Partial view of Trafalgar Square and National Gallery in London. Photo Credit: © Ursula Petula Barzey. Partial view of Trafalgar Square and the National Gallery in London. Photo Credit: © Ursula Petula Barzey.

After lunch, walk across pedestrian Hungerford Bridge to the South Bank (ideally with a pre-booked ticket in hand) for the London Eye, and enjoy a 30-minute revolution in the city skies, with superb views of anything from as close as the Houses of Parliament to faraway Wembley Stadium. The promenade along the South Bank is especially beautiful in fine weather; follow it into the bowels of the Tate Modern for some top-class modern and contemporary art. Not all of it is immediately identifiable as such, though; ask a Blue Badge Tourist Guide to help you make sense of it all. After your visit, enjoy the views of the Thames and the City of London skyline from elegant Millennium Bridge.

If you’re looking for dinner with an exclamation point, head for Skylon in the Royal Festival Hall, with its retro-futuristic décor, contemporary British cuisine and stunning views.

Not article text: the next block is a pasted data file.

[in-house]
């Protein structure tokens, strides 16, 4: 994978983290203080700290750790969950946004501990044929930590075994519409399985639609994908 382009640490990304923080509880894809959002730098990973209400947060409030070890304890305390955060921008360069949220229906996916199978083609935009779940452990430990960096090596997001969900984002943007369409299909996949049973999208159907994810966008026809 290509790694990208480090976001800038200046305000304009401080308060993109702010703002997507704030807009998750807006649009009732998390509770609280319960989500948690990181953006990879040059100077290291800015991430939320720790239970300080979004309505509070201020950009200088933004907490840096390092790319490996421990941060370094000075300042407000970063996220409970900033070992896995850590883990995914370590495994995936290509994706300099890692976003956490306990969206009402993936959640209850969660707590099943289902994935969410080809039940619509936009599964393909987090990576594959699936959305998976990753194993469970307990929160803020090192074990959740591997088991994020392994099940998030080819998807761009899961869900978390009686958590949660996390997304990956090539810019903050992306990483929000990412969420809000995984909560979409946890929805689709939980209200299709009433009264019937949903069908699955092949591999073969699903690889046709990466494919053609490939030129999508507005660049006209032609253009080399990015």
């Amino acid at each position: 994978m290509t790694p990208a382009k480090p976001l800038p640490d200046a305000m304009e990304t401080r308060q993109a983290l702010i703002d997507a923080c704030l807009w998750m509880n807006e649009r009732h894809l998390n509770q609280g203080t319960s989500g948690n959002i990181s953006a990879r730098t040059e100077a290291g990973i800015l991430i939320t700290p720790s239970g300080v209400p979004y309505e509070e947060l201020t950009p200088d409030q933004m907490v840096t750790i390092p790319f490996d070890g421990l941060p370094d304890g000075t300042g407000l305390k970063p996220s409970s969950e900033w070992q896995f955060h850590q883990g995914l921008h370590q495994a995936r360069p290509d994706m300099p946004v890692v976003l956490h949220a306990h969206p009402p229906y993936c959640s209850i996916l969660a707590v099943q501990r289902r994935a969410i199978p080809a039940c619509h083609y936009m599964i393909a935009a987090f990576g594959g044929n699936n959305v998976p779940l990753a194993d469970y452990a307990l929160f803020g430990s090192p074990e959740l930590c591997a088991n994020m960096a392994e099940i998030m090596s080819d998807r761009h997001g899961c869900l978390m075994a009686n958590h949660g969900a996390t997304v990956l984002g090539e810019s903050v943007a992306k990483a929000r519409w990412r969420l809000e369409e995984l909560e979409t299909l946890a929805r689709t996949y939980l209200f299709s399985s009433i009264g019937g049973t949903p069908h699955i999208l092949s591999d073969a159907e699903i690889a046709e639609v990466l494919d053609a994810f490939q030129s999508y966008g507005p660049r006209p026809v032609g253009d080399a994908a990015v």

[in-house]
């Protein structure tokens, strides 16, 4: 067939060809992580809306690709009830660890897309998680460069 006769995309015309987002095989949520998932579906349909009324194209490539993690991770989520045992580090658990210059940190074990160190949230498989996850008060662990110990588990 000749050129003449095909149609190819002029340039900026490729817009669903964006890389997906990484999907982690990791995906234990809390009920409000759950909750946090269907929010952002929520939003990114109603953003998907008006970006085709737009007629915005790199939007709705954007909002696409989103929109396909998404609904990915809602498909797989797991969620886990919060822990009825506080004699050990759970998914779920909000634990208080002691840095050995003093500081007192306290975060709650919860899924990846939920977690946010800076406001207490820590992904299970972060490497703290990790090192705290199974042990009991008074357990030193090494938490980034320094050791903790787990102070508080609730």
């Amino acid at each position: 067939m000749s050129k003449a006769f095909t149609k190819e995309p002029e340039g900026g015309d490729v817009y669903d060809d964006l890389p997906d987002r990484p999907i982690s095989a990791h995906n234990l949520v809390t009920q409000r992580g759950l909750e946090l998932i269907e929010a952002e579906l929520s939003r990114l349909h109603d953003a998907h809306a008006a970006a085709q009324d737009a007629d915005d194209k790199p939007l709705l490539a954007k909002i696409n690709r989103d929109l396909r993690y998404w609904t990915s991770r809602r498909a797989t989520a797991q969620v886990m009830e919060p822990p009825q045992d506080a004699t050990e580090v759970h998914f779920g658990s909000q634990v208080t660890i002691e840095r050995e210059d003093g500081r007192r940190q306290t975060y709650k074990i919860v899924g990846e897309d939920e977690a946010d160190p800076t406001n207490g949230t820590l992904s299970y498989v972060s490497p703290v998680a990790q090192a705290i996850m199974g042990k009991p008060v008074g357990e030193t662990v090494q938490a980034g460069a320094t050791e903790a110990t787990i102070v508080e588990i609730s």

Depending on what you fancy and the time of year, you might catch a performance at the reconstructed Shakespeare’s Globe theatre, which stages productions between April and October. ‘Groundling’ (standing) tickets can be bought at the last minute, but book ahead for proper seats. The adjoining pint-sized Wanamaker Theatre, lit solely by candles, is open all year.  If you prefer something less observatory and more participatory, join the post-work crowds in the pubs around London Bridge for real ales and deeply seasoned, historical ambience. Our favourite is the George Inn, a lovely magnificent galleried coaching inn – the last of its kind in London – owned by the National Trust. If the weather is fine and you’d like river views, opt for the Anchor Inn.

London Theatreland: William Shakespeare Globe Theatre. Photo Credit: © Ursula Petula Barzey. London Theatreland: William Shakespeare Globe Theatre. Photo Credit: © Ursula Petula Barzey.

48 Hours in London: Day 2

On your second day, head for the City of London, the borough that looks the most modern (it’s the dominant financial centre) but is where the Roman’s first settled in the 1st century AD and is actually the oldest. The so-called Square Mile is home to the sprawling and ancient Tower of London, dating back to William the Conqueror. Here in this complex of turrets and towers, you’ll encounter the famous Yeomen Warders, or Beefeaters, in their finery; the ravens that can never leave the tower lest it fall; the magnificent (and very real) Crown Jewels; and even Henry VIII’s armour, worn when he really was a young prince charming. And then there’s the infamous scaffold, with its fascinating and very macabre stories to tell.  A visit to the tower, which is really a castle, is truly a highlight of any visit to London. When you’re finished, admire the iconic Tower Bridge from the banks of the Thames or through the glass floors of the walkways connecting the two towers 42m above the river.